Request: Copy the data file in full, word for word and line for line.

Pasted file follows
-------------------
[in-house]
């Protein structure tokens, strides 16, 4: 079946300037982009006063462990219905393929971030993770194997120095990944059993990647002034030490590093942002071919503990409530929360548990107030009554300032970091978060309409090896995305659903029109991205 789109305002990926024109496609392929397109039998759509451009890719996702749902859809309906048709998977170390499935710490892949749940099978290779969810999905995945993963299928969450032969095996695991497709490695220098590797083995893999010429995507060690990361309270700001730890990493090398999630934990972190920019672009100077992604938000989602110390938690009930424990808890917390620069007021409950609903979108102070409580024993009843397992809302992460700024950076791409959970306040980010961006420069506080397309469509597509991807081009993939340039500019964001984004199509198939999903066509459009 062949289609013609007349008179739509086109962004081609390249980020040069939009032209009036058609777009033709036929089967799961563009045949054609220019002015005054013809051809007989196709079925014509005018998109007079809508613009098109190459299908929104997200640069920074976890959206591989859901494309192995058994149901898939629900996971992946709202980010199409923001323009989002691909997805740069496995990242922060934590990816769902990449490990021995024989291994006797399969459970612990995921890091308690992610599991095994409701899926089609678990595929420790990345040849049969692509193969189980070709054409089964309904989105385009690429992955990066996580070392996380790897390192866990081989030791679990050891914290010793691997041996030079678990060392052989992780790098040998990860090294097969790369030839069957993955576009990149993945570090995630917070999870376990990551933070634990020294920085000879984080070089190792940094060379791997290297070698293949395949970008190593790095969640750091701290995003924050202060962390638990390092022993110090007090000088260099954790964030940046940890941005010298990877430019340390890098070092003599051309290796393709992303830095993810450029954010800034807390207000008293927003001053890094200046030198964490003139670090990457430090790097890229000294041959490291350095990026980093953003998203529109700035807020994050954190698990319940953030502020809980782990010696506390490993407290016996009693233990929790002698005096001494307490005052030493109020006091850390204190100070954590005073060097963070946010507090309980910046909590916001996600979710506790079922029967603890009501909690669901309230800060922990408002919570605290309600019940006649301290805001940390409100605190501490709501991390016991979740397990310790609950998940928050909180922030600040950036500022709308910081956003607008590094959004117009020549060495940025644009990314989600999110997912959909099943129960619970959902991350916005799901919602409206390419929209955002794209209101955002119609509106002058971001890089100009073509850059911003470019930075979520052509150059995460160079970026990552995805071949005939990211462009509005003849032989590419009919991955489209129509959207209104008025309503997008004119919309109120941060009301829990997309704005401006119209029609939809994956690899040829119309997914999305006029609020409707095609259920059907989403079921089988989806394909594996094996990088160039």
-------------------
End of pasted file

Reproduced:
[in-house]
């Protein structure tokens, strides 16, 4: 079946300037982009006063462990219905393929971030993770194997120095990944059993990647002034030490590093942002071919503990409530929360548990107030009554300032970091978060309409090896995305659903029109991205 789109305002990926024109496609392929397109039998759509451009890719996702749902859809309906048709998977170390499935710490892949749940099978290779969810999905995945993963299928969450032969095996695991497709490695220098590797083995893999010429995507060690990361309270700001730890990493090398999630934990972190920019672009100077992604938000989602110390938690009930424990808890917390620069007021409950609903979108102070409580024993009843397992809302992460700024950076791409959970306040980010961006420069506080397309469509597509991807081009993939340039500019964001984004199509198939999903066509459009 062949289609013609007349008179739509086109962004081609390249980020040069939009032209009036058609777009033709036929089967799961563009045949054609220019002015005054013809051809007989196709079925014509005018998109007079809508613009098109190459299908929104997200640069920074976890959206591989859901494309192995058994149901898939629900996971992946709202980010199409923001323009989002691909997805740069496995990242922060934590990816769902990449490990021995024989291994006797399969459970612990995921890091308690992610599991095994409701899926089609678990595929420790990345040849049969692509193969189980070709054409089964309904989105385009690429992955990066996580070392996380790897390192866990081989030791679990050891914290010793691997041996030079678990060392052989992780790098040998990860090294097969790369030839069957993955576009990149993945570090995630917070999870376990990551933070634990020294920085000879984080070089190792940094060379791997290297070698293949395949970008190593790095969640750091701290995003924050202060962390638990390092022993110090007090000088260099954790964030940046940890941005010298990877430019340390890098070092003599051309290796393709992303830095993810450029954010800034807390207000008293927003001053890094200046030198964490003139670090990457430090790097890229000294041959490291350095990026980093953003998203529109700035807020994050954190698990319940953030502020809980782990010696506390490993407290016996009693233990929790002698005096001494307490005052030493109020006091850390204190100070954590005073060097963070946010507090309980910046909590916001996600979710506790079922029967603890009501909690669901309230800060922990408002919570605290309600019940006649301290805001940390409100605190501490709501991390016991979740397990310790609950998940928050909180922030600040950036500022709308910081956003607008590094959004117009020549060495940025644009990314989600999110997912959909099943129960619970959902991350916005799901919602409206390419929209955002794209209101955002119609509106002058971001890089100009073509850059911003470019930075979520052509150059995460160079970026990552995805071949005939990211462009509005003849032989590419009919991955489209129509959207209104008025309503997008004119919309109120941060009301829990997309704005401006119209029609939809994956690899040829119309997914999305006029609020409707095609259920059907989403079921089988989806394909594996094996990088160039």